Trowa blanched at the remark. What was he insinuating? “I don’t know . . . he was there when I woke, but--” He stopped mid sentence when he saw the look on Treize’s face. His eyes dropped to Trowa’s feet and the slight small began to fade like the illusion it was. Treize obviously thought his suspicions were confirmed.

“Treize, I--”

“No matter.” Treize interrupted, his tone flat. “I asked you up because I wanted to discuss your gift.” He swallowed hard and stood, walking across the room and brushing past Trowa on his way out the door. “Follow me.”

For the second time that day, Trowa let himself be led.

The air in the upper parts of the house were warmer, staler than the more lived in areas. The heaviness of it seemed to cling to one’s clothing, one’s lungs. Though for all it’s unpleasantness, it held a sense of importance, the apex to a sprawling estate, the brain of an architectural body.

Treize opened the door he had so firmly shut the night before, leading Trowa into a small, poorly lit room. The floor was a maze of stacks of papers and boxes, the walls lined with cabinets. The far right end of the room was completely unlit by the small window at left, and was beyond eerie.

“This,” Treize began, no longer hiding his disappointment yet still clinging to formality, “is your gift.”

Trowa looked around dubiously, “Is this my new room?’

Treize ignored the question, “My father kept records of all of his slaves, particularly of their purchase and sale. Unfortunately,” he sighed, toeing a nearby stack that reached past his shin, “he was not very organized. I came up here last night to look around and found nothing of what I was looking for. Perhaps you will have better luck.”

Trowa was confused by the direction Treize was taking for a moment and then realization set in.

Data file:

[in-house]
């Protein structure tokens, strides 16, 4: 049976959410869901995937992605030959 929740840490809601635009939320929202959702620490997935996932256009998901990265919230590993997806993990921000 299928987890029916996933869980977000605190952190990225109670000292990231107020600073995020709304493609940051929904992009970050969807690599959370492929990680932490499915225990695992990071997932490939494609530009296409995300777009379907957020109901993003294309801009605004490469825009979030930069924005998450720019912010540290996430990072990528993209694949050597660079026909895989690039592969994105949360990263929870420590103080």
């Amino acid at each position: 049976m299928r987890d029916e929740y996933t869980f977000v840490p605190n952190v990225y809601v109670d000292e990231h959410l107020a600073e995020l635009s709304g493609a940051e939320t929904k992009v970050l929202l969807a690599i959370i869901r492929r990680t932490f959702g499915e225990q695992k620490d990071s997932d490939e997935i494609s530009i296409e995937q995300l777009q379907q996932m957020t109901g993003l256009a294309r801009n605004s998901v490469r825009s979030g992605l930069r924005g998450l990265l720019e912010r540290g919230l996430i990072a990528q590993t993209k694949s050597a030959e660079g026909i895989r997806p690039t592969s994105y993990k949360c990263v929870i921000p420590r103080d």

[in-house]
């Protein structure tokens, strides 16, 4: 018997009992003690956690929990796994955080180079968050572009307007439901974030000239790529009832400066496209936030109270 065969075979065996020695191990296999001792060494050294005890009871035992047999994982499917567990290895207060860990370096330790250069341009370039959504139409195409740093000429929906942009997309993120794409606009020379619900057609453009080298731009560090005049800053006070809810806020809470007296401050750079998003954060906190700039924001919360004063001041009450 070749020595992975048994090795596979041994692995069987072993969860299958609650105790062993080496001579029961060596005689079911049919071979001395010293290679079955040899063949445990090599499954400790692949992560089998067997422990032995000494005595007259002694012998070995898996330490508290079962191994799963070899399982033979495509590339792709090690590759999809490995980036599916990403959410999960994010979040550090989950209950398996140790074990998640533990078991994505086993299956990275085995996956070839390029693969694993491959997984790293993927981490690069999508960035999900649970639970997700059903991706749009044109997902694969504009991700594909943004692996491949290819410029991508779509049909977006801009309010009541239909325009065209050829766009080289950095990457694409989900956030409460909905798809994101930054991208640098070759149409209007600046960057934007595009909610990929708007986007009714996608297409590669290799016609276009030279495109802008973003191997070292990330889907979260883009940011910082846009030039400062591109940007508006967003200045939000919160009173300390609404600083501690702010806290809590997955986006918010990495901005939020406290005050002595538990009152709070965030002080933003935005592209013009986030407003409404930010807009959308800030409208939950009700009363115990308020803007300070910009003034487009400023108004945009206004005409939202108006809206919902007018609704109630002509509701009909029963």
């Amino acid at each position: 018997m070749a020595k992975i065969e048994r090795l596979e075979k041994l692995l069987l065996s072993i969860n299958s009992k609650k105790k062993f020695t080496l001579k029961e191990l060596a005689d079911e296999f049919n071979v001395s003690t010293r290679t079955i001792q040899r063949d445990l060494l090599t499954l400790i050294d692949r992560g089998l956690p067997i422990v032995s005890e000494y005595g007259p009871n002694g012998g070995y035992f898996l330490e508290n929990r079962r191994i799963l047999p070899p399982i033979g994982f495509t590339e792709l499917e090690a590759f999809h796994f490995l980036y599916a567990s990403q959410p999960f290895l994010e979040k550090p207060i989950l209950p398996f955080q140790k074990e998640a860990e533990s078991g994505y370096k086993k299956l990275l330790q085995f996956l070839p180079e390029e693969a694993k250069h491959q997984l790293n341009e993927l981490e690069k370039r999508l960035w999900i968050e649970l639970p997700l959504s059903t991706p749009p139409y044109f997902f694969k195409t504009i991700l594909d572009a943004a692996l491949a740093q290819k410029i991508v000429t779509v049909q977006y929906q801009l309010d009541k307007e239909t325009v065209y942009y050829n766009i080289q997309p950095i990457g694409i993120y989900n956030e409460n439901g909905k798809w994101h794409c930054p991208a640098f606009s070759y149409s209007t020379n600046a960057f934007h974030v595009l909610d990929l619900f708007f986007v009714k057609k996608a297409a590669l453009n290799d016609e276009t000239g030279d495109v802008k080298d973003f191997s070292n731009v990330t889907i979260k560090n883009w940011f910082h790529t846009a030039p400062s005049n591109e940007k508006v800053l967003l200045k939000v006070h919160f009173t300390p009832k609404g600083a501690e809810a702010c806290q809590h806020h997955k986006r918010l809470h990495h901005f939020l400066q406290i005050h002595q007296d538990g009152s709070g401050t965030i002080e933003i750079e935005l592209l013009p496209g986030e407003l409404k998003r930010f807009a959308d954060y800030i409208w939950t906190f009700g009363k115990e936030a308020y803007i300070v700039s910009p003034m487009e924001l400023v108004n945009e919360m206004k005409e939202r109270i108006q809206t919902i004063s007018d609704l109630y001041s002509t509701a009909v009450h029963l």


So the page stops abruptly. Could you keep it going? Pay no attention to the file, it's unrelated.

“You mean . . .” he stared in wonderment at the piles, boxes and cabinets before him, his voice shaking, “my parents, they’re in here somewhere?”

“Somewhere,” Treize sighed, “though it’s possible you may never find them. These,” he nudged one of the boxes, “are most likely banking papers, but the others--” he stopped himself as he felt a warm body press against his, slender arms snaking around his sides.

“Thank you,” Trowa managed, shedding tears for the third time that day. He didn’t care how angry or hurt Treize was, he was so grateful for this. Even if he never found his parents, the gesture was enough.

Treize was somewhat stunned by the boy’s actions and his face showed it for a moment.

“Thank you,” he heard the sweet voice say again. The boy was warm against him, arms encircling him, the side of his head pressed to his chest. He wrapped his own arms around the small form and the boy shuddered.

‘So frail,’ Treize thought, ‘how can I be angry with him?’ He kissed the top of Trowa’s head, his lips brushing over the reddish silk there. He wanted to hold him forever, kiss more than his head. ‘You don’t deserve him Khushrenada. Apologize! Apologize now!’

“Well,” he said instead, “I’ll leave you to it,” and then he pulled away, leaving Trowa looking rejected among the long forgotten documents.

He shut the door behind him and headed back to his suite, his heart even heavier than before. He was telling himself it was good that he hadn’t apologized. He needed distance. He didn’t deserve the frail angel he’d left crying in the attic. He never had. ‘I don’t,’ he thought remorsefully.

“Neither of you.”

|Part 11|